Boeing's all-electric propulsion satellite begins operation

The world's first all-electric propulsion satellite, built by Boeing, has officially entered operations, the company has revealed. The ABS-3A 702SP (small platform) satellite, first launched into space back in March, serves as a telecommunications satellite and was given to its owners on August 31st. Boeing built the satellite for ABS, a telecommunications company in Bermuda, which says it will be used to provide service to North and South America, Europe, the Middle East, and Africa.

Sent into orbit in March on a SpaceX Falcon 9 rocket, the ABS-3A became the first all-electric propulsion satellite to be built and launched into space. It is powered by a Xenon Ion Propulsion System (XIPS). This differs from previous hybrid satellites that have used a mixture of chemical and ion propellants.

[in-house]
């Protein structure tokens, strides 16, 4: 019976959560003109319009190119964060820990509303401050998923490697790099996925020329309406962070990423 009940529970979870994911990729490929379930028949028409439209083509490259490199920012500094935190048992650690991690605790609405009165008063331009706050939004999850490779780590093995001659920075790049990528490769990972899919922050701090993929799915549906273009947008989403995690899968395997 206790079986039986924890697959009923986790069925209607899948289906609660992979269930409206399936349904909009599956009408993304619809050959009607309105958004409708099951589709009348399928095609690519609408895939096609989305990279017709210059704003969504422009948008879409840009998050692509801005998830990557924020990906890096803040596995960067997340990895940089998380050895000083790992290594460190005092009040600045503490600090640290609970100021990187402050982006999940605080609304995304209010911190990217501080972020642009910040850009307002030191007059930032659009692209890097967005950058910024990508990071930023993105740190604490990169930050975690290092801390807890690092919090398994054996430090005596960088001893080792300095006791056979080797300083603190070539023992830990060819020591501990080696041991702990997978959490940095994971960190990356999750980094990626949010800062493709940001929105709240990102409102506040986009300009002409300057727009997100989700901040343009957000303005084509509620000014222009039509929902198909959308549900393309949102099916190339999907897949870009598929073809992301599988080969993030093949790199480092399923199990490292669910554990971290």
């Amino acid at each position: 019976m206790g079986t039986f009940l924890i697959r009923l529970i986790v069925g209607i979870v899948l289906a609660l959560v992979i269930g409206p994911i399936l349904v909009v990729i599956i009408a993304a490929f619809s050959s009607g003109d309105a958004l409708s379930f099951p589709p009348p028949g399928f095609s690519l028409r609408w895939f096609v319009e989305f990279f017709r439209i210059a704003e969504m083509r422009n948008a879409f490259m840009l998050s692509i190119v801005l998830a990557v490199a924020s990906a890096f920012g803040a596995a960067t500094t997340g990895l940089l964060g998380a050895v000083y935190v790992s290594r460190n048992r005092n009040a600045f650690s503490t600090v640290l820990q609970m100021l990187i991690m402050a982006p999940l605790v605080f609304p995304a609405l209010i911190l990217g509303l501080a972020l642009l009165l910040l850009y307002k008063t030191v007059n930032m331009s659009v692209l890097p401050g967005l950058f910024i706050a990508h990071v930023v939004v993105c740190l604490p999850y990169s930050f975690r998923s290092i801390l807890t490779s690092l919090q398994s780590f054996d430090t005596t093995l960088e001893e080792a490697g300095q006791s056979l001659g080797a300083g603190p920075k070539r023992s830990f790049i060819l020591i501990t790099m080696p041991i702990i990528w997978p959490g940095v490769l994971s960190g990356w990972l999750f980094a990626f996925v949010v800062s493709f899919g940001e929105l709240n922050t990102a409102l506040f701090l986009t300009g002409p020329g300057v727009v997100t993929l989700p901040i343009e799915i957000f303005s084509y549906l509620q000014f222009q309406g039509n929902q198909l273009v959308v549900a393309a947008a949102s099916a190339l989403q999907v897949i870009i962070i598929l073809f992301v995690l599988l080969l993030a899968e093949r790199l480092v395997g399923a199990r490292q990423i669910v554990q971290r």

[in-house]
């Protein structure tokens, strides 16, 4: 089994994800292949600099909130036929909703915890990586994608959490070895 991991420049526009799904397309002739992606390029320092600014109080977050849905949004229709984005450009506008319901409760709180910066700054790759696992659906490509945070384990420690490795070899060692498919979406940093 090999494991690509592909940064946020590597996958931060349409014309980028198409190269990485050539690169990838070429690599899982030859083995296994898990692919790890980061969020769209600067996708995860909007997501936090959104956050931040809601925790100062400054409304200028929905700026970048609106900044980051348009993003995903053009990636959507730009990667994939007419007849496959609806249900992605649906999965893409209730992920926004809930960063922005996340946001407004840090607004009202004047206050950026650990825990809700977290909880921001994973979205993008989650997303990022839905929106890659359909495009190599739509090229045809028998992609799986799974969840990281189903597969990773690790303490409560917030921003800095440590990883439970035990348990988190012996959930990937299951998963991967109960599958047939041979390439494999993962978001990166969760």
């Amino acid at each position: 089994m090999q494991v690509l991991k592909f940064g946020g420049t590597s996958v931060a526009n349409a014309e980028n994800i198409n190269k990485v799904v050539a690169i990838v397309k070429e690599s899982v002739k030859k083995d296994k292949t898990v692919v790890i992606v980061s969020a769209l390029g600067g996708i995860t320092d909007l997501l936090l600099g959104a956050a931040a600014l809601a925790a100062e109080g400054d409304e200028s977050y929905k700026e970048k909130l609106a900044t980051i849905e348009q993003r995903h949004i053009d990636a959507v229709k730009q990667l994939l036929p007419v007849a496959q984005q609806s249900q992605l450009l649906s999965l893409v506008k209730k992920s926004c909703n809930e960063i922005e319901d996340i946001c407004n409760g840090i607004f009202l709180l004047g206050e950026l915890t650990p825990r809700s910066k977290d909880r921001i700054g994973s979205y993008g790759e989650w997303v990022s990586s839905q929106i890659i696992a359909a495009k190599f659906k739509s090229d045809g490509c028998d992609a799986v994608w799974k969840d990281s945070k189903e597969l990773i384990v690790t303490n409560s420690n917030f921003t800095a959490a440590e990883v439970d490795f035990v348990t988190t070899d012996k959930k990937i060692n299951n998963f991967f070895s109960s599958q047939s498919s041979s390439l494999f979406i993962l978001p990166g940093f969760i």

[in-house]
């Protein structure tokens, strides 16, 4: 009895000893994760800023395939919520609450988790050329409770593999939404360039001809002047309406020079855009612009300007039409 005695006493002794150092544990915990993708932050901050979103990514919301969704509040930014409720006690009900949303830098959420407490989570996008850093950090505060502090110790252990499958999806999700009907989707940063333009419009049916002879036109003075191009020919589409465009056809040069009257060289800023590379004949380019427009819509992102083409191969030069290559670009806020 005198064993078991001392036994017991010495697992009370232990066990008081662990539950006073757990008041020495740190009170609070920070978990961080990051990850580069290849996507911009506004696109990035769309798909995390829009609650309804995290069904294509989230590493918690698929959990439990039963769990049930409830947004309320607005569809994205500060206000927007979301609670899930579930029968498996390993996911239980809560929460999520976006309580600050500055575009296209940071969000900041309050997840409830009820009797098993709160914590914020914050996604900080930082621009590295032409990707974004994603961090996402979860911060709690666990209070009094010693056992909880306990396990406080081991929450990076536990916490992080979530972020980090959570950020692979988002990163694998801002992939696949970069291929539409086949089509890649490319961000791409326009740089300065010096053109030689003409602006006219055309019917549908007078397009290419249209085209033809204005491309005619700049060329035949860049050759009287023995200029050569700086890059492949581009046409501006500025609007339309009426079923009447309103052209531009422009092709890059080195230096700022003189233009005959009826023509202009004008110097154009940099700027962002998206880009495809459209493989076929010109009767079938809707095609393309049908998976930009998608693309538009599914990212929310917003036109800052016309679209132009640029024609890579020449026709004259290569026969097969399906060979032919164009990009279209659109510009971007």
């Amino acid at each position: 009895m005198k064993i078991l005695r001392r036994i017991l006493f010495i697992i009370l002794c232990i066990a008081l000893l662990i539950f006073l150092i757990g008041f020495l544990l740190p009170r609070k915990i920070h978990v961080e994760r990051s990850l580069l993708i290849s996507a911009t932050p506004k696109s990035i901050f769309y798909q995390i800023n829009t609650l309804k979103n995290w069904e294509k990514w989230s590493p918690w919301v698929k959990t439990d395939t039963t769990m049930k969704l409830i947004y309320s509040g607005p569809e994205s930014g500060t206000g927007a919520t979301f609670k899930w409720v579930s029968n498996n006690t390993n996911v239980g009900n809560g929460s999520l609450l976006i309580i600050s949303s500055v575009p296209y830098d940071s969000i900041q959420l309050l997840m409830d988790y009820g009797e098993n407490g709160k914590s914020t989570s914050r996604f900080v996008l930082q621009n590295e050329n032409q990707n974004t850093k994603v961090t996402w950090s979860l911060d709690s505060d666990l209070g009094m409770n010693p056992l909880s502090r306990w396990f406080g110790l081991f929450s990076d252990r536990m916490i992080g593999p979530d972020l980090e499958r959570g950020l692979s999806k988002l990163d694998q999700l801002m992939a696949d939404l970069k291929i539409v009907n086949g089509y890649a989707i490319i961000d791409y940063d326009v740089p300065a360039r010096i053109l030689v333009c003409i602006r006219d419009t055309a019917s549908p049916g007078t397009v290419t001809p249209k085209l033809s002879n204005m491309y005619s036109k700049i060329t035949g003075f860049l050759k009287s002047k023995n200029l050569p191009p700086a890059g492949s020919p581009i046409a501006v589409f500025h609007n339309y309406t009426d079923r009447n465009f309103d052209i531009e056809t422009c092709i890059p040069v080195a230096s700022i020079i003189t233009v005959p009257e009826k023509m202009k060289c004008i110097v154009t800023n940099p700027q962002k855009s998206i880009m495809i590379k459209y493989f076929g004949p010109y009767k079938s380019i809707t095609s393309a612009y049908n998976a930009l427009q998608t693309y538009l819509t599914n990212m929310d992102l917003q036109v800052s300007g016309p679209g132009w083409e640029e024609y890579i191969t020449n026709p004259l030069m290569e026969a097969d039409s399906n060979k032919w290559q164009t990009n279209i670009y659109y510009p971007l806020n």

Xenon is an inert, non-hazardous element, and Boeing explains that it will allow the spacecraft to continue operations well beyond its standard 15-year lifespan. The ABS-3A relies on four 25-centimeter thrusters that only use 5 kg (11 pounds) of fuel per year, making it ten more efficient than the traditional liquid-fueled rockets.

Boeing notes that they were able to hand over operations of the satellite one month ahead of time. A second satellite, ABS-2A, is scheduled to be launched for ABS in early 2016. Boeing Satellite Systems International president Mark Spiwak adds that the technology behind the 702SP product line provides customers with lower launch costs and lowers the overall costs of operating a satellite.

VIA Gizmag